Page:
I wasn’t planning on it. It was evening in Lushoto, the “main city” of the area we were hiking in, in northeastern Tanzania. When I say big city, I mean the place that sometimes had electricity (obviously not when we were there) and the potential to have running water (again, somehow not when we happened to be there).
Needless to say, the roads were not the best. Taking no heed of this, I walked down the side of the dirt path which was one of the main roads, concentrating on sending an SMS on my local phone. I was walking with my friend, who suddenly noticed I’d been swallowed by the earth. I was right beside him one moment, and the next I was falling down a two meter ditch. The fall was long enough for me to think, “where the hell am I going?” and then foresee the future: I became covered in muck – mud, bits of garbage and a distinct smell of shit. I don’t know if it was the sewer only because I don’t know if Lushoto has a sewage system. But I am sure there was stuff in there that does not belong all over my arms and legs.
Unfortunately, I was wearing my best clothes. Don’t worry, they were still clothes I wouldn’t normally want to be seen in. But still, I had a wedding to crash and I was about to get into two friendly strangers’ car.
In the ditch, I allowed myself two seconds of absolute shock at the wetness and the stench and the realization that I was swimming in it, before I started howling with laughter. I was not alone in my embarrassment. Ten men flocked over immediately to help me out. Every person on the road (and that’s a lot) turned his head to look at the stupid mzungu who’d fallen in the ditch. But for some reason I was the only one laughing.
That’s when I decided I liked Lushoto. People really cared about me, said “pole” which means sorry, and hardly laughed. A few people suppressed smiles but that was only once they’d seen I was laughing.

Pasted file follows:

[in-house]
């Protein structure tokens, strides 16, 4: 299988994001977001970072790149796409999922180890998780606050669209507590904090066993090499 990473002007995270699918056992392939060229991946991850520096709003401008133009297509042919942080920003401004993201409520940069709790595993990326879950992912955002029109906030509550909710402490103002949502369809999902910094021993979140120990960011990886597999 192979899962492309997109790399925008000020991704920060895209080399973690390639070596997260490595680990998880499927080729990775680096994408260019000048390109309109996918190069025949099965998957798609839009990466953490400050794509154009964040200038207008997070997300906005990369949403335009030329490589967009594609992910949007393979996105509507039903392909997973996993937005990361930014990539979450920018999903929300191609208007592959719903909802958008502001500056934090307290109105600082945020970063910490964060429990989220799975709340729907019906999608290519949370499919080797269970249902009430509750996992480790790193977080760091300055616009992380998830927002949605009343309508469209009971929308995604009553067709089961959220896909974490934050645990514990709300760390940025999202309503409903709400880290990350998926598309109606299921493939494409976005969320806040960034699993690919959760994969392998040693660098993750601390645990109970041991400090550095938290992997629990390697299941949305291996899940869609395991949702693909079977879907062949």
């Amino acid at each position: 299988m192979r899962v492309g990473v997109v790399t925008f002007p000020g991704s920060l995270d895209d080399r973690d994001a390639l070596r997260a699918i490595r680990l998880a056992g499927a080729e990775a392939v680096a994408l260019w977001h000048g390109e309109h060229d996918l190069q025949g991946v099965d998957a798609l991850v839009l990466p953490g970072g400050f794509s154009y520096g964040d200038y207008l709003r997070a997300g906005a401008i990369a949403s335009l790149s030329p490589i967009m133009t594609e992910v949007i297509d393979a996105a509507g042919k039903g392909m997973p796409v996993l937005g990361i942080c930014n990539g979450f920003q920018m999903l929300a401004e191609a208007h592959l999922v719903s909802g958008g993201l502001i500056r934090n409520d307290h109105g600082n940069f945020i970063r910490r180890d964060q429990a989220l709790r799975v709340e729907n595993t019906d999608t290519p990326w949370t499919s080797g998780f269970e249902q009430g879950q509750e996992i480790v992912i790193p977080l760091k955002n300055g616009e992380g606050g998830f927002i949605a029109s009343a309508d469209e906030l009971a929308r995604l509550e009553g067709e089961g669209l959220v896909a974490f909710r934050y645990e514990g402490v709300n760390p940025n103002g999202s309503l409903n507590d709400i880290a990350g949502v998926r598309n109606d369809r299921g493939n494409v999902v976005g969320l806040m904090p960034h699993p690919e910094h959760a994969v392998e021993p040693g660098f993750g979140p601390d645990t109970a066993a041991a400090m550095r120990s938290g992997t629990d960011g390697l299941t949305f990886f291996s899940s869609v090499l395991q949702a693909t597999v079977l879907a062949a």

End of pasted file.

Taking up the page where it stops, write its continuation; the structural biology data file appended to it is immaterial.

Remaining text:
I didn’t notice yet how much my neck hurt from the whiplash, so I continued walking down the road laughing, saying “Thank you Lushoto! Don’t worry…” and wondering how long it would take until people stopped staring at me. And then the headlights of our ride flashed at us.
I tried in broken Swahili to explain what had happened, and that they should just go to the wedding without us, but they insisted on waiting for me while I got washed. Which was quite a problem considering there was no running water.
Ten minutes later I was in the car, with a light aroma of crap and soap, in hiking clothes and muddy sandals, on my way to the wedding of Mohammad and Aisha.
I’d always wanted to crash a wedding. The perfect opportunity fell into my lap that afternoon, when my friend and I shared a corn on the cob on the side of a road in Lushoto. We were sitting on wooden beams near another group of people who were also just sitting. That’s the main activity around here.
But we noticed they were wrapping a present and seemed to be excited about something. I gathered my Israeli Chutzpah and started chatting with them about something. They liked my camera. I told them I’d be their photographer if they took me to the wedding.
“Okay!” Really? “My brother who is supposed to go cannot go, so you can go,” said the man. I looked at my friend with a dopey grin. “Wow! You sure?” I asked, hoping he wouldn’t change his mind. He told me where and when he would pick us up. I was ecstatic.
Although I was little smellier than I would have liked, the wedding was fantastic! After days of feeling sorry for all the poor people in the villages, we got to see a different side of Lushoto: Long satin gowns, sparkling jewelery, a five piece wedding cake and lavish decorations.
Our hosts took care of us as if we were the angels who’d just visited Abraham. The woman held my hand I was walked into the auditorium, and the man gave us running commentary throughout the four-hour ceremony.
No hurry in Africa. But eventually we did eat, and how.
There were a few moments of embarrassment, for example the train of dancing and giving of gifts – they really do that. Or the saying of blessings. I said “Mazel Tov” but didn’t even receive a hint of a smile from the bride or groom.
Oh, what a night!